“Sounds great!” you’re thinking. “Where are they?” We’ll give you a clue: You A) throw it away in terror after your baby is born and B) make a pact with everyone in the maternity ward that it will never be mentioned again. We’re talking about that demon pepperoni that feeds your bundle o’ joy and your nightmares after childbirth: the placenta.

Yes, before you go tossing out (or chowing down on) that bloody flapjack that popped out of your or your significant other’s nethers, know that science has discovered that the placenta is actually chock-full of perfectly good stem cells that can be used for medical research and treatment. The placenta and umbilical cord contain hematopoietic stem cells, which is a fancy name for cells that can literally create blood. They’re the same type of cell that’s extracted from your hip during bone marrow transplants, except the placenta conveniently flops out of the body during childbirth, rather than having to be painfully drawn out with a needle.

The discovery is a big freaking deal, by the way, as hematopoietic stem cells can treat blood disorders like sickle cell anemia, immunodeficiency diseases like HIV, multiple forms of cancer, and more. It’s been predicted that 1 in every 400 Americans will need hematopoietic stem cell treatments over the next 70 years. Thankfully, mothers are already producing a free side of stem cells with the birth of every bouncing baby.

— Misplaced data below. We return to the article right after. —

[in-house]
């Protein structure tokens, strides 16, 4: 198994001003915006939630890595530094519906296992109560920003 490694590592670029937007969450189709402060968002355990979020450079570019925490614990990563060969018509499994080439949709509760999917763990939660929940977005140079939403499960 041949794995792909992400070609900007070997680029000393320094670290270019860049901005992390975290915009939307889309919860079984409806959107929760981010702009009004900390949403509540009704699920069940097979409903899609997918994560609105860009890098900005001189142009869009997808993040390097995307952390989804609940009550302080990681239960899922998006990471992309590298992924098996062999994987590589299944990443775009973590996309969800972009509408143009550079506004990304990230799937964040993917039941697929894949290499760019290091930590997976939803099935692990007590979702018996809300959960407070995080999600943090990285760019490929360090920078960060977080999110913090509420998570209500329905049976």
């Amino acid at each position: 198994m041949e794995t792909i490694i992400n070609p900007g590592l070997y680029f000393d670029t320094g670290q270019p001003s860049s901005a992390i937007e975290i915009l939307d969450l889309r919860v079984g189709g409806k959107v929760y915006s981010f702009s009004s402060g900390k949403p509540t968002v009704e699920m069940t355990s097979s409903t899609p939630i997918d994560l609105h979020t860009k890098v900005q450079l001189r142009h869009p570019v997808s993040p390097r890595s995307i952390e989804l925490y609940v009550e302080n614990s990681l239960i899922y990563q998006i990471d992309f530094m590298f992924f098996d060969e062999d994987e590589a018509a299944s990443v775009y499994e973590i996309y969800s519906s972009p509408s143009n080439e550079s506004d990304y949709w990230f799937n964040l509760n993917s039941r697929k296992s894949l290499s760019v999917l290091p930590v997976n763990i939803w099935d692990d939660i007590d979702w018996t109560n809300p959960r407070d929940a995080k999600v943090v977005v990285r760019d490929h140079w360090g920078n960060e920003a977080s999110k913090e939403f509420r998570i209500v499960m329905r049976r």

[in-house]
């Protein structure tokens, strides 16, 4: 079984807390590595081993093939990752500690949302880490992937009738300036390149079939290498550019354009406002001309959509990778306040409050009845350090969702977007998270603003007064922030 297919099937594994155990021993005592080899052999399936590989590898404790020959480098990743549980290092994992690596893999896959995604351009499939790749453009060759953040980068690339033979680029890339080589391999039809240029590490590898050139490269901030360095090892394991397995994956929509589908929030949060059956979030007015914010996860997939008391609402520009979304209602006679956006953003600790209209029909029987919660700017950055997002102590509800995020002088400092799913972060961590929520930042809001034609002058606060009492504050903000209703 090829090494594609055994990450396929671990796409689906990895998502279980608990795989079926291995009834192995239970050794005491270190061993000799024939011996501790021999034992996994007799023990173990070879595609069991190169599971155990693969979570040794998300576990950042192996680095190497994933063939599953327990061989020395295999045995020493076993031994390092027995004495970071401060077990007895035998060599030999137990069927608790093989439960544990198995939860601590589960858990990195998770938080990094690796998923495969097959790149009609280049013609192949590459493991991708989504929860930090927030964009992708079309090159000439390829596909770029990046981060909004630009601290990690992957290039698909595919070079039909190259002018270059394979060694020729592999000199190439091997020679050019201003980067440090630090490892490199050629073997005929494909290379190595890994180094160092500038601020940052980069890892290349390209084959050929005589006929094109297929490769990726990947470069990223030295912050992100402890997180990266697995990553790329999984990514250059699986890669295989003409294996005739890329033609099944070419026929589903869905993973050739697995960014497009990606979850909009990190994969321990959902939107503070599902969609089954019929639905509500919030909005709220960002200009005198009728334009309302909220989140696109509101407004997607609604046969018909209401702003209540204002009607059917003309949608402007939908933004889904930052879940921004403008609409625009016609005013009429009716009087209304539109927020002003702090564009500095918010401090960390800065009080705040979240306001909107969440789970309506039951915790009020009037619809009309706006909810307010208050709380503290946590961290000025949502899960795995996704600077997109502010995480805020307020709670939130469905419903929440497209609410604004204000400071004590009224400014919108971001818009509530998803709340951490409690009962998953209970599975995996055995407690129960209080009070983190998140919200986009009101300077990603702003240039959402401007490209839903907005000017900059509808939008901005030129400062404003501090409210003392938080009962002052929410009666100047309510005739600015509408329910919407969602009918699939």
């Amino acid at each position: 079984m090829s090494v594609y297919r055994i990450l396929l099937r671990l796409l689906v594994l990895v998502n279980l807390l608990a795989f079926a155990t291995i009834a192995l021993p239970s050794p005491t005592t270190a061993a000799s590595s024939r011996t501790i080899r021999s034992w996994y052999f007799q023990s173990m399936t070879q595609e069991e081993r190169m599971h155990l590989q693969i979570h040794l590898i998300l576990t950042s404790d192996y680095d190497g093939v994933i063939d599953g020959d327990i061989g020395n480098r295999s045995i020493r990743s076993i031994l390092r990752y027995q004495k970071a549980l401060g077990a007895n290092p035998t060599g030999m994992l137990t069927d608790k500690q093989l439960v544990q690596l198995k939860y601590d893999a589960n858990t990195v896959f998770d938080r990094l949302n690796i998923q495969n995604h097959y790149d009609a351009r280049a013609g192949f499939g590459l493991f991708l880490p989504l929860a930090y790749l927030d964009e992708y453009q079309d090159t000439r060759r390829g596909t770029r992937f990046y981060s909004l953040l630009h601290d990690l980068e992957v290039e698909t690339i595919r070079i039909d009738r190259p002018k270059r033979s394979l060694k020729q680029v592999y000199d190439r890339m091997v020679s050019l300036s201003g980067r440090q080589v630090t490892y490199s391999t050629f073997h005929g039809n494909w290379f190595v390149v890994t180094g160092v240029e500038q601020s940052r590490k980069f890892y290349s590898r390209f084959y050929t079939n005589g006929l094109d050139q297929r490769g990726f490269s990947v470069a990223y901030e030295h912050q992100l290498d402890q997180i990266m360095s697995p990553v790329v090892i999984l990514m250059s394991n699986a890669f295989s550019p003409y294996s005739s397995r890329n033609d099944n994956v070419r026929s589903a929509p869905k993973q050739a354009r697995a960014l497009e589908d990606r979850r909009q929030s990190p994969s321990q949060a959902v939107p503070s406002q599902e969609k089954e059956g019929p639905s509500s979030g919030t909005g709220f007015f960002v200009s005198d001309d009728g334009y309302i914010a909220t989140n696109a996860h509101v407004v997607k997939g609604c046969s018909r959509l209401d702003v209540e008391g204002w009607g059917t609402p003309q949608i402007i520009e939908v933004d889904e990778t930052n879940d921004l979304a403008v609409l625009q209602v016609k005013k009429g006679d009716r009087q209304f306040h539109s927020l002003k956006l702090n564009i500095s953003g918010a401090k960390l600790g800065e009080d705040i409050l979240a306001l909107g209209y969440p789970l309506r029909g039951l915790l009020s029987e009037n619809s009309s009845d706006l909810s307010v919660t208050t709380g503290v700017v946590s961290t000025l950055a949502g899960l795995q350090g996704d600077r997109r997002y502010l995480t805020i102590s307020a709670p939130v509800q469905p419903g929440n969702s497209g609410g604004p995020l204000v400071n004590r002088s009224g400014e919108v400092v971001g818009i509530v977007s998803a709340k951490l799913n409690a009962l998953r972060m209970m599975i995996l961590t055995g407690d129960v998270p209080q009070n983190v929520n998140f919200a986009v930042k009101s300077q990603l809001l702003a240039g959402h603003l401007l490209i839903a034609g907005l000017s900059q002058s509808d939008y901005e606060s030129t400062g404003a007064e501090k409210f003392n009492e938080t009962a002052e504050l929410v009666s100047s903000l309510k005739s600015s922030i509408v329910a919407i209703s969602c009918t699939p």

So if you’re pregnant, you’re fully capable of contributing to a very necessary medical cause. All you need to do is follow this simple two-step process: 1) Find out if your birthing facility of choice accepts hematopoietic stem cell/cord blood donations and 2) tell them you want them to keep your placenta and umbilical cord. Congratulations! You have helped one person’s life while simultaneously bringing another into the world. Just resist the urge to use your placenta as a spa facial or enjoy a lotus birth. (Seriously, don’t click that Wikipedia link. It’s like Basket Case, but real.)

#1. Smile

“Wait, really? Smile? That’s your goddamned world-saving advice, Cracked? What are you, Mr. Fucking Rogers? GO PLAY WITH YOUR PUPPETS!”